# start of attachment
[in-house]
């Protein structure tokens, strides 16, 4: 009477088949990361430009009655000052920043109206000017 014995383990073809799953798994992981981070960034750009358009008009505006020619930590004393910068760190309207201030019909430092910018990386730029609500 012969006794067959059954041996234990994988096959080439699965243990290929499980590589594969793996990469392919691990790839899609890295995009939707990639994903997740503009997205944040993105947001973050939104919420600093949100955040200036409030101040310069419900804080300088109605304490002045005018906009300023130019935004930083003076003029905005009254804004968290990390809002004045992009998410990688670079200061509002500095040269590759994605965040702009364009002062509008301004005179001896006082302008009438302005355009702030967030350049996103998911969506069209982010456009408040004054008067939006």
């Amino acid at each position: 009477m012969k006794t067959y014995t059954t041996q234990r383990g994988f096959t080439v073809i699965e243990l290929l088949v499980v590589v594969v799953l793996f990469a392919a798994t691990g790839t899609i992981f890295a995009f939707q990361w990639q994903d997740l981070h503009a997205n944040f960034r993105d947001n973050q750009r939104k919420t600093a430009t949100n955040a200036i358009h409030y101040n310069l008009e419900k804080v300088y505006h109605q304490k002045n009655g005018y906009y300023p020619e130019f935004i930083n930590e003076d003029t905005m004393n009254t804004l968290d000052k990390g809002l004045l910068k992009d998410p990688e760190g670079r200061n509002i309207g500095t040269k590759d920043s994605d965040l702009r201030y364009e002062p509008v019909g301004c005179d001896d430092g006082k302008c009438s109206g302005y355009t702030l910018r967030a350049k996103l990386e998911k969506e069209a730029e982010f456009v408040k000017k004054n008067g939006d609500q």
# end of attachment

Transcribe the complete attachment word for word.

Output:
[in-house]
């Protein structure tokens, strides 16, 4: 009477088949990361430009009655000052920043109206000017 014995383990073809799953798994992981981070960034750009358009008009505006020619930590004393910068760190309207201030019909430092910018990386730029609500 012969006794067959059954041996234990994988096959080439699965243990290929499980590589594969793996990469392919691990790839899609890295995009939707990639994903997740503009997205944040993105947001973050939104919420600093949100955040200036409030101040310069419900804080300088109605304490002045005018906009300023130019935004930083003076003029905005009254804004968290990390809002004045992009998410990688670079200061509002500095040269590759994605965040702009364009002062509008301004005179001896006082302008009438302005355009702030967030350049996103998911969506069209982010456009408040004054008067939006």
């Amino acid at each position: 009477m012969k006794t067959y014995t059954t041996q234990r383990g994988f096959t080439v073809i699965e243990l290929l088949v499980v590589v594969v799953l793996f990469a392919a798994t691990g790839t899609i992981f890295a995009f939707q990361w990639q994903d997740l981070h503009a997205n944040f960034r993105d947001n973050q750009r939104k919420t600093a430009t949100n955040a200036i358009h409030y101040n310069l008009e419900k804080v300088y505006h109605q304490k002045n009655g005018y906009y300023p020619e130019f935004i930083n930590e003076d003029t905005m004393n009254t804004l968290d000052k990390g809002l004045l910068k992009d998410p990688e760190g670079r200061n509002i309207g500095t040269k590759d920043s994605d965040l702009r201030y364009e002062p509008v019909g301004c005179d001896d430092g006082k302008c009438s109206g302005y355009t702030l910018r967030a350049k996103l990386e998911k969506e069209a730029e982010f456009v408040k000017k004054n008067g939006d609500q």